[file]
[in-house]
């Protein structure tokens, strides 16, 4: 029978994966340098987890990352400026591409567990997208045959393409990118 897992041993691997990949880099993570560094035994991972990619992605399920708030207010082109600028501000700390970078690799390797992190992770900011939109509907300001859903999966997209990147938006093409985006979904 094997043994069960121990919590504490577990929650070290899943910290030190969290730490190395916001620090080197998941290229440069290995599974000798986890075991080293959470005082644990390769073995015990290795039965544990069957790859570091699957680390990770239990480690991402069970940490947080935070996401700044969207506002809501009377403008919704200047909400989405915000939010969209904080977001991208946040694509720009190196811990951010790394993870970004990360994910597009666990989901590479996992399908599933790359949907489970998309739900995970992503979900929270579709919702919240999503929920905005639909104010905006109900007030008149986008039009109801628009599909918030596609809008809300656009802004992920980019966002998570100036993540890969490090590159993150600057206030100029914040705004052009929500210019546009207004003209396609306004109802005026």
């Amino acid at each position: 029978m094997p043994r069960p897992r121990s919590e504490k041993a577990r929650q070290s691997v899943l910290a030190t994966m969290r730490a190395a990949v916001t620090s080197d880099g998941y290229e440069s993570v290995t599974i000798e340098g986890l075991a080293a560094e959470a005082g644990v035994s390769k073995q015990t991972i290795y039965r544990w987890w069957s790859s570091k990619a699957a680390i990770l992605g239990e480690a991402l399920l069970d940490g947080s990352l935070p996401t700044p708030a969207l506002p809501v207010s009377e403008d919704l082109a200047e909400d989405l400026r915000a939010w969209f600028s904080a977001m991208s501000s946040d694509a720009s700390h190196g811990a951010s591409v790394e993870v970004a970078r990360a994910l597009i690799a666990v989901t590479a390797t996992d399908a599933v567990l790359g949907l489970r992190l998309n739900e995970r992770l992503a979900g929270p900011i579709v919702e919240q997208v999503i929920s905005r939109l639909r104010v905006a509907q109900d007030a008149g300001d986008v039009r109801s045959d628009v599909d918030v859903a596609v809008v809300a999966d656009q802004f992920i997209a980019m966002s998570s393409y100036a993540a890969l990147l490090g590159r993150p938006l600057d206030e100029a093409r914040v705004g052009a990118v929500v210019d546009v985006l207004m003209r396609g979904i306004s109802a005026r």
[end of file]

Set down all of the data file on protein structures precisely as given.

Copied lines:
[in-house]
């Protein structure tokens, strides 16, 4: 029978994966340098987890990352400026591409567990997208045959393409990118 897992041993691997990949880099993570560094035994991972990619992605399920708030207010082109600028501000700390970078690799390797992190992770900011939109509907300001859903999966997209990147938006093409985006979904 094997043994069960121990919590504490577990929650070290899943910290030190969290730490190395916001620090080197998941290229440069290995599974000798986890075991080293959470005082644990390769073995015990290795039965544990069957790859570091699957680390990770239990480690991402069970940490947080935070996401700044969207506002809501009377403008919704200047909400989405915000939010969209904080977001991208946040694509720009190196811990951010790394993870970004990360994910597009666990989901590479996992399908599933790359949907489970998309739900995970992503979900929270579709919702919240999503929920905005639909104010905006109900007030008149986008039009109801628009599909918030596609809008809300656009802004992920980019966002998570100036993540890969490090590159993150600057206030100029914040705004052009929500210019546009207004003209396609306004109802005026």
């Amino acid at each position: 029978m094997p043994r069960p897992r121990s919590e504490k041993a577990r929650q070290s691997v899943l910290a030190t994966m969290r730490a190395a990949v916001t620090s080197d880099g998941y290229e440069s993570v290995t599974i000798e340098g986890l075991a080293a560094e959470a005082g644990v035994s390769k073995q015990t991972i290795y039965r544990w987890w069957s790859s570091k990619a699957a680390i990770l992605g239990e480690a991402l399920l069970d940490g947080s990352l935070p996401t700044p708030a969207l506002p809501v207010s009377e403008d919704l082109a200047e909400d989405l400026r915000a939010w969209f600028s904080a977001m991208s501000s946040d694509a720009s700390h190196g811990a951010s591409v790394e993870v970004a970078r990360a994910l597009i690799a666990v989901t590479a390797t996992d399908a599933v567990l790359g949907l489970r992190l998309n739900e995970r992770l992503a979900g929270p900011i579709v919702e919240q997208v999503i929920s905005r939109l639909r104010v905006a509907q109900d007030a008149g300001d986008v039009r109801s045959d628009v599909d918030v859903a596609v809008v809300a999966d656009q802004f992920i997209a980019m966002s998570s393409y100036a993540a890969l990147l490090g590159r993150p938006l600057d206030e100029a093409r914040v705004g052009a990118v929500v210019d546009v985006l207004m003209r396609g979904i306004s109802a005026r």